Can a defendant who signed a waiver of appeal, appeal?
In most cases, the answer is no. The waiver isn't absolute, but the Fifth Circuit Court of Appeals won't allow most appeals once the waiver has been signed.
Harold Earl Scallon pleaded guilty, pursuant to a written agreement, to possession of material involving the sexual exploitation of a minor. In his plea agreement, Scallon waived his right to appeal his conviction and sentence "on all grounds" and to contest his sentence in "any post-conviction proceeding"; he reserved the right to appeal any punishment imposed in excess of the statutory maximum and to make a claim that ineffective assistance of counsel affected the validity of his appeal waiver.
The district court sentenced Scallon to 78 months of imprisonment and to a 5-year term of supervised release that included standard conditions of supervision and additional supervised release terms.
Scallon filed a Verified Motion and Request of Modification of Terms of Supervised Release, asking the court to delete or modify standard conditions of his supervised release, which precluded him from leaving the judicial district without permission and required that third parties, including employers, be notified of risks associated with his criminal history. He also asked the court to delete or modify the additional supervised release conditions, which prohibited unsupervised contact with children, possessing electronic devices, viewing any images depicting sexually-explicit conduct, and required him to submit to warrantless searches.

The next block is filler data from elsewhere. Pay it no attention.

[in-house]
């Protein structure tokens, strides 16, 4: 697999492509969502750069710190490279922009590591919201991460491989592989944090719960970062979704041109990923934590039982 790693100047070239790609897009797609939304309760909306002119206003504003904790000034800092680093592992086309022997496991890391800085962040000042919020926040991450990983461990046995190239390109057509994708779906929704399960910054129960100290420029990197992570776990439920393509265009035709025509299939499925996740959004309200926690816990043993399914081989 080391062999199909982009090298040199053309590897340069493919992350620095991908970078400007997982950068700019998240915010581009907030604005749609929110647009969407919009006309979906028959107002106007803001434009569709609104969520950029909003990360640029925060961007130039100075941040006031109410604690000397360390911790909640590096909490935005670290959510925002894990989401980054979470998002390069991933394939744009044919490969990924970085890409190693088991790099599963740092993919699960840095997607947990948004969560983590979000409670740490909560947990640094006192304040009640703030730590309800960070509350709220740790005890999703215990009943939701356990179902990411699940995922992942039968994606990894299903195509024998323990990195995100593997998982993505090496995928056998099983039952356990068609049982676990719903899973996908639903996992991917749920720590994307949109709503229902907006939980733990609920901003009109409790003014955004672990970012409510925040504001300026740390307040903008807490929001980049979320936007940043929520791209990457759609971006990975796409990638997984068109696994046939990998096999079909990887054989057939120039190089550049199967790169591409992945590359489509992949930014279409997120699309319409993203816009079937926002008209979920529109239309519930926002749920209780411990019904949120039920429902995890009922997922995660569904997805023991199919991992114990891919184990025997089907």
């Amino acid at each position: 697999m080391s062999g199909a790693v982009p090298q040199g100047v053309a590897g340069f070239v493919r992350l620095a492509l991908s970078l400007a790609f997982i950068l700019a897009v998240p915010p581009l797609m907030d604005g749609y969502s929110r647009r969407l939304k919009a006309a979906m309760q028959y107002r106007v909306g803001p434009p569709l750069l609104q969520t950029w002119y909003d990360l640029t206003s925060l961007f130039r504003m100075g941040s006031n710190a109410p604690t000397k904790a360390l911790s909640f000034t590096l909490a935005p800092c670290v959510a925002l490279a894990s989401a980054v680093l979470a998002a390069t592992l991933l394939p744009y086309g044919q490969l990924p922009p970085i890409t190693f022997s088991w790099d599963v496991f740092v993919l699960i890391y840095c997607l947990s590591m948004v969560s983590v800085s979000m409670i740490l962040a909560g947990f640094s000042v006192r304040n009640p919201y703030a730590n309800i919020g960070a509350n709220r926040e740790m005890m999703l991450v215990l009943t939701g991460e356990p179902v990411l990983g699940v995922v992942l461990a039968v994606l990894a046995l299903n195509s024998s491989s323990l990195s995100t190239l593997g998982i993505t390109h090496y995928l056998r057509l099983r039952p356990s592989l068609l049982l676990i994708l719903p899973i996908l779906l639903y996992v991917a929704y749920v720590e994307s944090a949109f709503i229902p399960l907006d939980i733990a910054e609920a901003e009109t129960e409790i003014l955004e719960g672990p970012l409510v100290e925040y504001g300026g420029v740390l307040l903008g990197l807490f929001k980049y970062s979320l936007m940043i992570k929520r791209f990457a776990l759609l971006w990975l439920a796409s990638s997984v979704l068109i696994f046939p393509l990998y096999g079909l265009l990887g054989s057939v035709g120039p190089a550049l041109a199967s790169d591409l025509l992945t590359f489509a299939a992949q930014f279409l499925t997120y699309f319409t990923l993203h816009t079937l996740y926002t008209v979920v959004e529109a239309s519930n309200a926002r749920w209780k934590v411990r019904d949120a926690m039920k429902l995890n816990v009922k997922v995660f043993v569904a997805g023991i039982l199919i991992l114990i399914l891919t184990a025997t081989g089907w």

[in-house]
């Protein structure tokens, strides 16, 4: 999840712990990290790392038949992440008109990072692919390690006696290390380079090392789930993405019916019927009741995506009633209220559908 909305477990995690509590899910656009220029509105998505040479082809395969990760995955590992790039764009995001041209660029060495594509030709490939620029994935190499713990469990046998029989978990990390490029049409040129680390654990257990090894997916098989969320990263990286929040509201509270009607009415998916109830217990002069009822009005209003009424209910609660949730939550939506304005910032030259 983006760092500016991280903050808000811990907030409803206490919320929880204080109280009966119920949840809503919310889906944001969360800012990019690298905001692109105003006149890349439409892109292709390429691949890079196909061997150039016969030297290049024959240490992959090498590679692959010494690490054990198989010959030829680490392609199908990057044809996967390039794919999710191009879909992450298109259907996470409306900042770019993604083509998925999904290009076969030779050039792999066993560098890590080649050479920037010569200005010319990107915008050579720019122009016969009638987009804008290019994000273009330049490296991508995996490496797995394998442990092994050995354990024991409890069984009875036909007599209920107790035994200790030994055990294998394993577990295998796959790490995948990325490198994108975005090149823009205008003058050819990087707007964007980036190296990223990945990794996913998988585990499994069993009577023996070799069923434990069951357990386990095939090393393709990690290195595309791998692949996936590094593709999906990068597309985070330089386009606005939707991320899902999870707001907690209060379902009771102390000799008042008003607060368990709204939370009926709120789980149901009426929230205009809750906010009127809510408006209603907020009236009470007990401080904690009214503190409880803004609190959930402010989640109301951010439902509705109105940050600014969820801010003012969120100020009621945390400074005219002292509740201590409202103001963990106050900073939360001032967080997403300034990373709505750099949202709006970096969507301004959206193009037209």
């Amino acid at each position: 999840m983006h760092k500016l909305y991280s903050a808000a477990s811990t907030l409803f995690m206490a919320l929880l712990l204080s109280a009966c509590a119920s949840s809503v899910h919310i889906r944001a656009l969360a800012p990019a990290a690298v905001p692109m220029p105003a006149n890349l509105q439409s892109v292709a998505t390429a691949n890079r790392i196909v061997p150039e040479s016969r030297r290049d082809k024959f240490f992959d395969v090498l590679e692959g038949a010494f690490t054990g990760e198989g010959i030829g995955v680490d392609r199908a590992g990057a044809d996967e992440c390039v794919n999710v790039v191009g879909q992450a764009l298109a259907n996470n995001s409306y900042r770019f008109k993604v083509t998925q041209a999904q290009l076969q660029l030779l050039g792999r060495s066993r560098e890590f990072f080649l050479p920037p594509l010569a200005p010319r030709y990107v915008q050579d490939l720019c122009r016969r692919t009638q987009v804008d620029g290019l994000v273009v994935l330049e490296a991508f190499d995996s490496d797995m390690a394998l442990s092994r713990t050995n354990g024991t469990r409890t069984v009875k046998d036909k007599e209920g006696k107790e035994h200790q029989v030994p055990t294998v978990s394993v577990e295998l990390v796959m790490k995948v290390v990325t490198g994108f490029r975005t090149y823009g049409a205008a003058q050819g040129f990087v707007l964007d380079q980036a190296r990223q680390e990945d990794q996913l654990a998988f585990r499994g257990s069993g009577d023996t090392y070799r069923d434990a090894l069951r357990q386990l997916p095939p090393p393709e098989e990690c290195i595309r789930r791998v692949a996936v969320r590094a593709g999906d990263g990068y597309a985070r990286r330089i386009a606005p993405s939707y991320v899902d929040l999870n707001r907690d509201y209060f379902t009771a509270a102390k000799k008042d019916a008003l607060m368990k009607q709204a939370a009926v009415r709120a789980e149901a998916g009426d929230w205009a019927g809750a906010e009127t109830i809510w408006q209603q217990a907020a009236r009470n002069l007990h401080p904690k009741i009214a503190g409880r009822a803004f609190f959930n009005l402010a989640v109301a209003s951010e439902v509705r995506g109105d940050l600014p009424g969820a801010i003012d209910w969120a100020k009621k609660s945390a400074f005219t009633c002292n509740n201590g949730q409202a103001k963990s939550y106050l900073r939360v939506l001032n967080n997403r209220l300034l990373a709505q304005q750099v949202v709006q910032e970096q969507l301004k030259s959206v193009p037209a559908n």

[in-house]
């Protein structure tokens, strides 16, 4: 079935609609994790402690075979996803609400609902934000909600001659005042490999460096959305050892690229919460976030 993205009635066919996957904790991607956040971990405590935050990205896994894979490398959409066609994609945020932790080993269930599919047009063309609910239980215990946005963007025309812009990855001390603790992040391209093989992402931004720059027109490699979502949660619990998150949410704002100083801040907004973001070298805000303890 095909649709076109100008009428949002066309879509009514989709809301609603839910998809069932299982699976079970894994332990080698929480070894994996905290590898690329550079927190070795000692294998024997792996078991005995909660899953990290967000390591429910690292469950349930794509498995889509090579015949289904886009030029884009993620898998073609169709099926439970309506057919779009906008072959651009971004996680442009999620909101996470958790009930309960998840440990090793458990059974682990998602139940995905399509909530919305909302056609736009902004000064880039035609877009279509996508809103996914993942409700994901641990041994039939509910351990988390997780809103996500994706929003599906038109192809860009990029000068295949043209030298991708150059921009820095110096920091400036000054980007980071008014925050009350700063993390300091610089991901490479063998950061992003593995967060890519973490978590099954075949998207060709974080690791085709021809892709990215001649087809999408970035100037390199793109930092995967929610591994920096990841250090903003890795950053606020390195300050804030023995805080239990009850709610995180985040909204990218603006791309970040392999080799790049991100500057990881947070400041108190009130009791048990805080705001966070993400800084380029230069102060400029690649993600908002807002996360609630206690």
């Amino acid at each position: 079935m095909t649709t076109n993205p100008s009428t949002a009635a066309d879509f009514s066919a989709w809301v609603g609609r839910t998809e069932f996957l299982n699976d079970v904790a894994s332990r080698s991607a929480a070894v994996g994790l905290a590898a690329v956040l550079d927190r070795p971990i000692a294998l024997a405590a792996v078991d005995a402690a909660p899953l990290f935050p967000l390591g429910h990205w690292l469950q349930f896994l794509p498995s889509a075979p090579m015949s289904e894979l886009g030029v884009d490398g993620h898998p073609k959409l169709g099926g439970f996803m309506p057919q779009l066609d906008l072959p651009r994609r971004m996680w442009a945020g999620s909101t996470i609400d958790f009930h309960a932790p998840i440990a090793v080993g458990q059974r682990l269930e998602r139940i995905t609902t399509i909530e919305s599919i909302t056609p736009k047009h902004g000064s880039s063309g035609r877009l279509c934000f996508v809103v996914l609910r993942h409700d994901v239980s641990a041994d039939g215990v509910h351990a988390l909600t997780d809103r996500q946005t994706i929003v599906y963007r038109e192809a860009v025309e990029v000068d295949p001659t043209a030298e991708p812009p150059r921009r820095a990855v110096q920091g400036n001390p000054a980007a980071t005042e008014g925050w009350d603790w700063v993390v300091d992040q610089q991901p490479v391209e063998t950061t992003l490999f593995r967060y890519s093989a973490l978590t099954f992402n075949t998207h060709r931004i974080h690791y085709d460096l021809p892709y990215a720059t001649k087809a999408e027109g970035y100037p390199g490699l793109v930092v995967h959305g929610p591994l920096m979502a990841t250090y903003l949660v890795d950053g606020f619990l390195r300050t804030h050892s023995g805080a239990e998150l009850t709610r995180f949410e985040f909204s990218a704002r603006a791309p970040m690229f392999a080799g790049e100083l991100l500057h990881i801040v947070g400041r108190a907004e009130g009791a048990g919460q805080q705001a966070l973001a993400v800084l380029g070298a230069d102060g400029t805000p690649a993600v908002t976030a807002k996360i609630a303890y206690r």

Scallon argued that his sentence varied significantly from sentences imposed for similar conduct in the federal district in which he was convicted, and that the additional terms of supervised release were greater than necessary under the circumstances, and that recidivism was unlikely in his case.
(Recidivism may not be likely, but asking the court for unsupervised contact with children and the right to view sexually-explicit images -- after child porn possession -- makes him sound creepy.)
Here, the Fifth Circuit Court of Appeals found that Scallon's challenges could have been raised on direct appeal or as part of a collateral attack, and Scallon unequivocally waived both of those options in his written plea agreement.
Unlike Cooley v. United States, in which the Fifth Circuit ruled that a waiver of appeal didn't bar a defendant from appealing if he was "sentenced to a term of imprisonment based on a sentencing range that has subsequently been lowered by the Sentencing Commission," there were no altered guidelines for supervised release in Scallon's case.
Signing a plea agreement and waiver of appeal may get your client out of jail faster -- or help him avoid jail altogether -- but it also means he waives his right to appeal. Make sure your plea-bargaining clients understand that "waiver of appeal" is more than just terminology; in the Fifth Circuit Court of Appeals, it's binding on both the sentence and the supervised release terms.